Twitter on Tuesday announced it has acquired Revue, an email service that makes it free and easy for anyone to start and publish editorial newsletters, for an undisclosed sum.

The move will allow Twitter to effectively utilise its user base of writers, journalists and publications that regularly use the service.

"Starting today, we're making Revue's Pro features free for all accounts and lowering the paid newsletter fee to 5 per cent, a competitive rate that lets writers keep more of the revenue generated from subscriptions," Twitter product lead Kayvon Beykpour said in a statement.

"Revue will give writers a way to monetise their audience -- whether it's through the one they built at a publication, their website, on Twitter, or elsewhere".

Revue by Twitter

Twitter's acquisition of Revue places it in direct competition with Substack, a rival email newsletter service.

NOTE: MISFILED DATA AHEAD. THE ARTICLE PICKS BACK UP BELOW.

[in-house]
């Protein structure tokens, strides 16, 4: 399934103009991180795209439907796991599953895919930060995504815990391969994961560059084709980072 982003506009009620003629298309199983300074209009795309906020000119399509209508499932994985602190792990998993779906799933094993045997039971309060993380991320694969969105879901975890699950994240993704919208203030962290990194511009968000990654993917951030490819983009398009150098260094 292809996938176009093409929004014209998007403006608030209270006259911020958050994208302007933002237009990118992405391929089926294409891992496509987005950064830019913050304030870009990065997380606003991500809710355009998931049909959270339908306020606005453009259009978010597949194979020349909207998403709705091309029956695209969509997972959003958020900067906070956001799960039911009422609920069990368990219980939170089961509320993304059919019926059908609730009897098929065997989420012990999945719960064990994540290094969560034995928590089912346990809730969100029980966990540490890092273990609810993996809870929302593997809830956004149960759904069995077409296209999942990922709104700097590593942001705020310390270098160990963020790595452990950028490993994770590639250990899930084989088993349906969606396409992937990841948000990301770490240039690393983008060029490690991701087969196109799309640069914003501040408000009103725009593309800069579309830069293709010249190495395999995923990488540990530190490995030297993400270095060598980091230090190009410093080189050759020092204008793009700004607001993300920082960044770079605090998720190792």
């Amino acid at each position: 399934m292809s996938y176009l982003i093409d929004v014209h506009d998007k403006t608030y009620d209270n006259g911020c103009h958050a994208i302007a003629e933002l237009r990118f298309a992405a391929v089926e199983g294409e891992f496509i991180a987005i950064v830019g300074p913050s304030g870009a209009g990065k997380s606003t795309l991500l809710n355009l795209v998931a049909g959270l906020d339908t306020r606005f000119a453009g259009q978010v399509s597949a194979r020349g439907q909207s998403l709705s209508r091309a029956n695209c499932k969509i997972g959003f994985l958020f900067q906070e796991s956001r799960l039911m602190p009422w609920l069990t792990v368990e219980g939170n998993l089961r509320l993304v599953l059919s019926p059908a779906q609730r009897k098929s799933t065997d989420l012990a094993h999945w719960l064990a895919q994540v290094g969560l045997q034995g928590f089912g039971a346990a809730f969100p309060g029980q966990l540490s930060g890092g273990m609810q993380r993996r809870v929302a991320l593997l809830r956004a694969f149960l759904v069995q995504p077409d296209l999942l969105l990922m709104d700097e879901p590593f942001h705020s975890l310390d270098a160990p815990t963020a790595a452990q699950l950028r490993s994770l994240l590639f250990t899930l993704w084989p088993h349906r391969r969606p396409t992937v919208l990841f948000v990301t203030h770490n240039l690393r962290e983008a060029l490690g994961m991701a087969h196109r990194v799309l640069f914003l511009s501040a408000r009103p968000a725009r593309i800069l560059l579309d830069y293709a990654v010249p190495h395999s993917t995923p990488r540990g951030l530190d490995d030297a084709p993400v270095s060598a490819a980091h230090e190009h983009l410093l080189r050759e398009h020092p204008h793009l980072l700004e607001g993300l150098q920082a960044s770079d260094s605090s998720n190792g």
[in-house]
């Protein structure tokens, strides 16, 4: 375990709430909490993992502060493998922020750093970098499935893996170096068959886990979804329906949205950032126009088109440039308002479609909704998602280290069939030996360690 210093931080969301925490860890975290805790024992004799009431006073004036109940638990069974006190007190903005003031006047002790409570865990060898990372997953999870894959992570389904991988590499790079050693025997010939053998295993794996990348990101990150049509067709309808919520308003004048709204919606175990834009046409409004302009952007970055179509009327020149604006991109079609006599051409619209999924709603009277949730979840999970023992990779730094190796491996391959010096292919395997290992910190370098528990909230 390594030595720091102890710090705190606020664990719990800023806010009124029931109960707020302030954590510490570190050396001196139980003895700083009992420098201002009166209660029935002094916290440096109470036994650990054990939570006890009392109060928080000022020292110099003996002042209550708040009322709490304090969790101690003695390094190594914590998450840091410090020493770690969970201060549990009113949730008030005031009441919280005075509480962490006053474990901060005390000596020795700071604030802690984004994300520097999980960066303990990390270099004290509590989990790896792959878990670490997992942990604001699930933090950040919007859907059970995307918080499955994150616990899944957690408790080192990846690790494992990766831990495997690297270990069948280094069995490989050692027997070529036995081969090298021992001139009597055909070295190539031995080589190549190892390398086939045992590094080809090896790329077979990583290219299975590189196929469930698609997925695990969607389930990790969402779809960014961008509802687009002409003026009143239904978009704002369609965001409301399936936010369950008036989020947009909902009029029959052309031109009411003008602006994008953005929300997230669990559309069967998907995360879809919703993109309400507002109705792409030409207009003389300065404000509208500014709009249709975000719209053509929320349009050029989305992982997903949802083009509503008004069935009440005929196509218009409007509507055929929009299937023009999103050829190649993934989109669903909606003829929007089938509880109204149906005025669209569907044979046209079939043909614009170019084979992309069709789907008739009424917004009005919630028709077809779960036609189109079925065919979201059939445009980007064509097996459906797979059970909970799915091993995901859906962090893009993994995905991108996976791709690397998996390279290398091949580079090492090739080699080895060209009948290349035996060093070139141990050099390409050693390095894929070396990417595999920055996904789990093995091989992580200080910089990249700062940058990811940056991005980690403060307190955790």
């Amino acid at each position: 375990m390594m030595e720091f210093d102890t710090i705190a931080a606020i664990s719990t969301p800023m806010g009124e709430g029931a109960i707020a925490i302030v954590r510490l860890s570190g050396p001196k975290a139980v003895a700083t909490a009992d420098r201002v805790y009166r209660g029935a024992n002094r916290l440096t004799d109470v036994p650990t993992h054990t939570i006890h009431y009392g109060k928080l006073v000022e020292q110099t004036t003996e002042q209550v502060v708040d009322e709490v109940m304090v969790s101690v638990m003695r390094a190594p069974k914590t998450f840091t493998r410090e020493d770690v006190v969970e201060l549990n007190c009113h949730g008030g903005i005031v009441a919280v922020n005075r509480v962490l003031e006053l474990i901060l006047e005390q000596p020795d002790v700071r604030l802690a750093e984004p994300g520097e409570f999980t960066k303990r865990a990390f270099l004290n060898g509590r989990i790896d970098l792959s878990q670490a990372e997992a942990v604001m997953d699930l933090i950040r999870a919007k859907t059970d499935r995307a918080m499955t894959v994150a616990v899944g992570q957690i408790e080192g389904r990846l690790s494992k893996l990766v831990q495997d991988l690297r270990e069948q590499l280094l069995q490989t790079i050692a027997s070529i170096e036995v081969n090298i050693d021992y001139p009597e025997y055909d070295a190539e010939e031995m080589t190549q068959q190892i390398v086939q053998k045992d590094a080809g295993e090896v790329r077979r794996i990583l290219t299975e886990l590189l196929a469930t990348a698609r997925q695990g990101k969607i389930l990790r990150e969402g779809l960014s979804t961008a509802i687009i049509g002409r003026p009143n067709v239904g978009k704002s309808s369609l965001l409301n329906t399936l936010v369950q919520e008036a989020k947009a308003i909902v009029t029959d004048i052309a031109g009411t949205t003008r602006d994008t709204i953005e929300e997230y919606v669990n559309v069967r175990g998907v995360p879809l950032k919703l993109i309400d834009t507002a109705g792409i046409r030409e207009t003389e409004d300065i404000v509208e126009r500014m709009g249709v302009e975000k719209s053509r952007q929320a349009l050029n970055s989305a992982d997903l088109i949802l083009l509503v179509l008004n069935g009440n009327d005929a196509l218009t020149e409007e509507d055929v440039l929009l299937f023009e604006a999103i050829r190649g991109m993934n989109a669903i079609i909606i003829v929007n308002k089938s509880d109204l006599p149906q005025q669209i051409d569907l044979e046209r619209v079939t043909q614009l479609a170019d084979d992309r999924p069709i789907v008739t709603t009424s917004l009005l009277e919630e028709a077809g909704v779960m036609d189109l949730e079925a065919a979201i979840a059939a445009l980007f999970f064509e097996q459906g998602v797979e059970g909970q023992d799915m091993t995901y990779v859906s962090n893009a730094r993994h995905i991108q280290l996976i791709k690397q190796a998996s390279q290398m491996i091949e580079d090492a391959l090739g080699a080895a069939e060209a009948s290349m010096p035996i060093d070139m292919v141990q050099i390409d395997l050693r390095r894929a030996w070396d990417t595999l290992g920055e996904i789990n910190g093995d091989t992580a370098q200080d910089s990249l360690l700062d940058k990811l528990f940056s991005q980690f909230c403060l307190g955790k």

What this acquisition means?

Revue makes it easy for writers and publishers to send editorial newsletters — and get paid. Find your audience, create deeper connections, grow without limits, and never give up control.We think we have the fairest deal out there, some changes you'll see include:

  • Starting a newsletter on Revue is now free
  • On paid newsletters, we charge just 5%

With Revue, you are in full control: You own your list and your content. You can send from your own domain. And of course we have an API. Plus: We are making a version of Revue for large creators and publications with even more control, like custom designs and promotion tools.

Revue was originally founded in 2015 in the Netherlands.

Twitter said that for those looking to generate revenue, "we're creating a durable incentive model through paid newsletters".

Twitter logo
Courtesy: Reuters

Twitter will continue to invest in Revue as a standalone service, and its team will remain focused on improving the ways writers create their newsletters, build their audience and get paid for their work.

"We're also expanding their team and hiring for key roles across engineering, design, research and data science," Beykpour said.

(Additional agency inputs)